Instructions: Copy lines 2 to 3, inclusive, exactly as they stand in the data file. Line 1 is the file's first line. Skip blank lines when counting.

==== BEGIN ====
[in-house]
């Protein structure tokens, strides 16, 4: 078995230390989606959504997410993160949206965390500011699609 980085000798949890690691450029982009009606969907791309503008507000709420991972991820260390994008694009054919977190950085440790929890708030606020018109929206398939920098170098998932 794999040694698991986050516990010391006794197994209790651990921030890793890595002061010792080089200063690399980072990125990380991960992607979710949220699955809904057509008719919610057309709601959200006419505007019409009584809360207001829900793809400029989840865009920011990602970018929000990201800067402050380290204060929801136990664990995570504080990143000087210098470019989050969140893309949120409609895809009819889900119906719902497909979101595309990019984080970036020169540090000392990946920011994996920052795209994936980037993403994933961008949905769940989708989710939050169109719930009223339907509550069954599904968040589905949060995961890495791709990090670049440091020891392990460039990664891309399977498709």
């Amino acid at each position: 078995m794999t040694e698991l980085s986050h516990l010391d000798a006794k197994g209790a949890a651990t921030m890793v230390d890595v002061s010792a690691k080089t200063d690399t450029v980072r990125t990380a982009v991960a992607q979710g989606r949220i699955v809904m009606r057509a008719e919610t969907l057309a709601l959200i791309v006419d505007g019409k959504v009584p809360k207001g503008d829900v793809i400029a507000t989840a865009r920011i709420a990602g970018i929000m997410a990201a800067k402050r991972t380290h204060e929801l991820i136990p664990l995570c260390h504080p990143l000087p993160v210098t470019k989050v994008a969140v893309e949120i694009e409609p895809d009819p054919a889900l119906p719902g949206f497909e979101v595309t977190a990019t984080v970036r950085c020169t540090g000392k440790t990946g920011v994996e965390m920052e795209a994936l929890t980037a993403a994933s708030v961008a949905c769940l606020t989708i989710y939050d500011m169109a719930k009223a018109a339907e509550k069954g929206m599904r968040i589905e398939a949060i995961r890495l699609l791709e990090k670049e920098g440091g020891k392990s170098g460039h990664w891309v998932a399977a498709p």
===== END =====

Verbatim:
């Protein structure tokens, strides 16, 4: 078995230390989606959504997410993160949206965390500011699609 980085000798949890690691450029982009009606969907791309503008507000709420991972991820260390994008694009054919977190950085440790929890708030606020018109929206398939920098170098998932 794999040694698991986050516990010391006794197994209790651990921030890793890595002061010792080089200063690399980072990125990380991960992607979710949220699955809904057509008719919610057309709601959200006419505007019409009584809360207001829900793809400029989840865009920011990602970018929000990201800067402050380290204060929801136990664990995570504080990143000087210098470019989050969140893309949120409609895809009819889900119906719902497909979101595309990019984080970036020169540090000392990946920011994996920052795209994936980037993403994933961008949905769940989708989710939050169109719930009223339907509550069954599904968040589905949060995961890495791709990090670049440091020891392990460039990664891309399977498709």
């Amino acid at each position: 078995m794999t040694e698991l980085s986050h516990l010391d000798a006794k197994g209790a949890a651990t921030m890793v230390d890595v002061s010792a690691k080089t200063d690399t450029v980072r990125t990380a982009v991960a992607q979710g989606r949220i699955v809904m009606r057509a008719e919610t969907l057309a709601l959200i791309v006419d505007g019409k959504v009584p809360k207001g503008d829900v793809i400029a507000t989840a865009r920011i709420a990602g970018i929000m997410a990201a800067k402050r991972t380290h204060e929801l991820i136990p664990l995570c260390h504080p990143l000087p993160v210098t470019k989050v994008a969140v893309e949120i694009e409609p895809d009819p054919a889900l119906p719902g949206f497909e979101v595309t977190a990019t984080v970036r950085c020169t540090g000392k440790t990946g920011v994996e965390m920052e795209a994936l929890t980037a993403a994933s708030v961008a949905c769940l606020t989708i989710y939050d500011m169109a719930k009223a018109a339907e509550k069954g929206m599904r968040i589905e398939a949060i995961r890495l699609l791709e990090k670049e920098g440091g020891k392990s170098g460039h990664w891309v998932a399977a498709p």